Dimmette, Lifting Lives helping the ‘unseen’
Published 9:53 am Monday, May 16, 2016
Joel Dimmette is trying to help people who are invisible to the world — homeless families.
“You won’t see them, they’re not picked up in the point in time count, we understand that,” the executive director of Lifting Lives said.
“When we started investigating the problem, we realized how bad it was,” he said. “Before then, we had no idea. I didn’t even know what family homelessness was, I thought surely it could not exist, and once we saw it and began interacting with families, you really couldn’t turn away.
“This seems to be our calling. This seems to be some very tough work, but that’s how we began. We started a non-profit in 2012, and all of our approval because it was bigger than what our church could do.”
Lifting Lives Ministries tries to help homeless families by providing temporary shelter and counseling to get back on their feet. It began as an outreach ministry at the Bypass Church of Christ on U.S. 61 North, when Dimmette, Dr. Willie Nettle and Nellie Caldwell decided they wanted to do more for Christ by serving the community.
“We talked with United Way to see what the community really needs, and we started working with Mountain of Faith Women’s Restoration Shelter, River City Mission, and what we came to realize is a huge need to work with homeless families,” he said. “The shelters were always getting calls, there was really no place for homeless families to go, certainly, and they would be broken up.
“They were scared, they were cold, and when you said, ‘we don’t have a place,’ they would disappear.”
After “much prayer and conversation” the trio realized there was a problem in Vicksburg that needed to be addressed.
Presently, Lifting Lives is renovating the old Hillcrest Motel on U.S. 80 for a shelter for homeless families, which is expected to be completed by the end of May. Now, when homeless families contact Lifting Lives, the organization tries to find hotel rooms for them for the night.
“We work with some hotels to get rooms at a discount,” Dimmette said, “but it is expensive.”
He said they also try to work with other shelters and agencies to pool funds together for a temporary fix for a couple of days until they can help the family get with another family member in town or another city.
“There have been times we we’ll let them stay at the family life center at church,” he said. “We have a disaster relief facility, and we’ve allowed some families to stay there for a period of time, we do what we can and every family’s a little different.”
To help meet expenses, Lifting Lives opened the Warehouse, a thrift store in 2014, to supplement donations. The store, Dimmette said, “probably provides 90 percent or more of or annual funding. Requires additional fund pray community will step up. We’ve got a core group that’s done so much, but we need the so many other people to get involved and help us with this.”
Besides working with lifting lives, Dimmette is an ordained minister who preaches at Bypass Church of Christ.
“I was agnostic; I really struggled with faith,” he said. “I converted to Christianity Sept. 23, 2004. I wanted to know more, so I started going to Bible college, seminary, and never looked back. I got my bachelor’s degree in Biblical studies. I’m a thesis way from finishing my master’s but this work (the shelter) sidetracked that.”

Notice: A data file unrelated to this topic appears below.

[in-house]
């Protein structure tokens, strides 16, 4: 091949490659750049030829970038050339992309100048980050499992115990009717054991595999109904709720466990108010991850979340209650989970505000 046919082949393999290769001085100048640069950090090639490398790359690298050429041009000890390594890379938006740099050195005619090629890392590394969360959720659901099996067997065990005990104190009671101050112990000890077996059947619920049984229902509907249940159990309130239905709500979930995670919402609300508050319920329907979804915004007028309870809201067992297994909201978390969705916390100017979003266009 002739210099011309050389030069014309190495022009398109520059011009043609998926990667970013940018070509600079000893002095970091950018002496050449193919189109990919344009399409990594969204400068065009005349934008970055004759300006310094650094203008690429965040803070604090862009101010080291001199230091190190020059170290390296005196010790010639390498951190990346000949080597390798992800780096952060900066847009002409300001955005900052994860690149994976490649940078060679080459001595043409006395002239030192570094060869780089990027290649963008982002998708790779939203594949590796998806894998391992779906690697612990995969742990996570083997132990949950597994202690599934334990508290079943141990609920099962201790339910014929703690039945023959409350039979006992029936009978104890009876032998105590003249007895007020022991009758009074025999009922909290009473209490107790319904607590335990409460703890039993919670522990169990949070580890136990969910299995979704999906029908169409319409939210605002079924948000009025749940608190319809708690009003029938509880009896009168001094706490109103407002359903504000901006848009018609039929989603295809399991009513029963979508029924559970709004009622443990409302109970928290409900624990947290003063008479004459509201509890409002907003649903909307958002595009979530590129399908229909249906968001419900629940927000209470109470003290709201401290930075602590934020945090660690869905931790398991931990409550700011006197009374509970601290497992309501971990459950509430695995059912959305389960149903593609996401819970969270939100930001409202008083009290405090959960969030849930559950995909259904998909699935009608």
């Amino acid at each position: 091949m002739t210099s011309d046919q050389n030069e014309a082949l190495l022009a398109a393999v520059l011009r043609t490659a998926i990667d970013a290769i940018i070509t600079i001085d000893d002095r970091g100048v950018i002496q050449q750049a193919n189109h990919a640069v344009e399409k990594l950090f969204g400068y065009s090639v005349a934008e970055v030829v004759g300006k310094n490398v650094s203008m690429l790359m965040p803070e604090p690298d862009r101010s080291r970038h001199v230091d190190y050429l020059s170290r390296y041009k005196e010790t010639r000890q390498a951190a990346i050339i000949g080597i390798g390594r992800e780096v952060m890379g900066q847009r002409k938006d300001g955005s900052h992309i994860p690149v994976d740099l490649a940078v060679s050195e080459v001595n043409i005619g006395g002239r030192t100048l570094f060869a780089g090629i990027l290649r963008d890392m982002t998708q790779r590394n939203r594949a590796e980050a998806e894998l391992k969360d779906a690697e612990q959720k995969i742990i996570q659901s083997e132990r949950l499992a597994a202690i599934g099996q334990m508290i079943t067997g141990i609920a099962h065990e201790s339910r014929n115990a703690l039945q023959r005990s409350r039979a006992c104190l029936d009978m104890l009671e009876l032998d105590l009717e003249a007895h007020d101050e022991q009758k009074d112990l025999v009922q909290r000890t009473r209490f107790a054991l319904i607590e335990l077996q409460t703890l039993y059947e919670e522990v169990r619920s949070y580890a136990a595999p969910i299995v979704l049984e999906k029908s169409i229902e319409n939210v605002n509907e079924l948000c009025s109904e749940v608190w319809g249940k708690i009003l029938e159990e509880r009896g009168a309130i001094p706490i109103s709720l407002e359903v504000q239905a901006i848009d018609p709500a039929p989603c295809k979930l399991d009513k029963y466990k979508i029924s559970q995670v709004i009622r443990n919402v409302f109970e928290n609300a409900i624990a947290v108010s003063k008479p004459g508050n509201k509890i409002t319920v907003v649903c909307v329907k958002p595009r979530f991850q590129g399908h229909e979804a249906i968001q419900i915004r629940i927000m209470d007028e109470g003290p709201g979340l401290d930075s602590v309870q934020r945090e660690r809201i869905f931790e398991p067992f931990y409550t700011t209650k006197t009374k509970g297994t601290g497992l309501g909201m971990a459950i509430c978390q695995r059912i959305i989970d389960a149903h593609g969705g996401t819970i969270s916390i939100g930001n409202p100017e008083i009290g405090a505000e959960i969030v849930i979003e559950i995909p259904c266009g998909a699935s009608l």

He said the decision to help was inspired by the Gospel of Matthew, “And in Chapter 25, just serving others and how we respect humanity, that is another way we as Christians can serve loving our neighbor and being kind.
“We can’t solve all the world’s problems, but we can love everyone, and we can look for those who are often invisible or outcast and serve them in the way Christ has served us. That’s what prompted the outreach ministry.
“Homeless families are among the invisible,” Dimmette said. “We spent the first year of our existence just trying to prove to people who were interested in helping us that homeless families do exist right here. But the very fact there’s no place for them to go, even when they do call, and what’s sad is, these families don’t want to be on the street. They want to be independent. They’re not looking for a hand-out, they’re looking for a hand up.
“One thing we have learned, is there are some fundamental differences between homeless families and what you normally think about with single people who are homeless,” he said.
“Normally, homeless families are not homeless for very long. The vast majority of homeless families have become homeless because they had bad financial management or because they had crisis because a child got sick and they had a doctor bill, the power bill was too much and they had to choose between food and power, or because of a disaster like a fire or a flood.
“Basically, when you start living paycheck to paycheck, you can get behind through crisis or bad money management, and then you’re out in the street, and that starts affecting jobs and other things.
“They’re not lazy and they just need a little break from the storm, so it’s a wonderful opportunity to serve them in a physical way, but it also gives us an opportunity in a Christian ministry to ask them what God is really doing in their lives and think about their decision and the good choices and bad choices they made and the changes they have to make in the future.”
The shelter, he said, will provide food and counseling, assessments to find out what’s going on with the lives of the parents and make sure the children go to school. It will also offer job placement assistance and help with financial management.
“I have been asked several times if I believe this is a calling,” he said. “I’m a very conservative person. I’d say this is a calling, that’s why me and my family are so dedicated to it. It hasn’t gone as well as we planned, but we’ve gone hard at it. People often ask if it’s worth getting involved. I believe in leading by example.”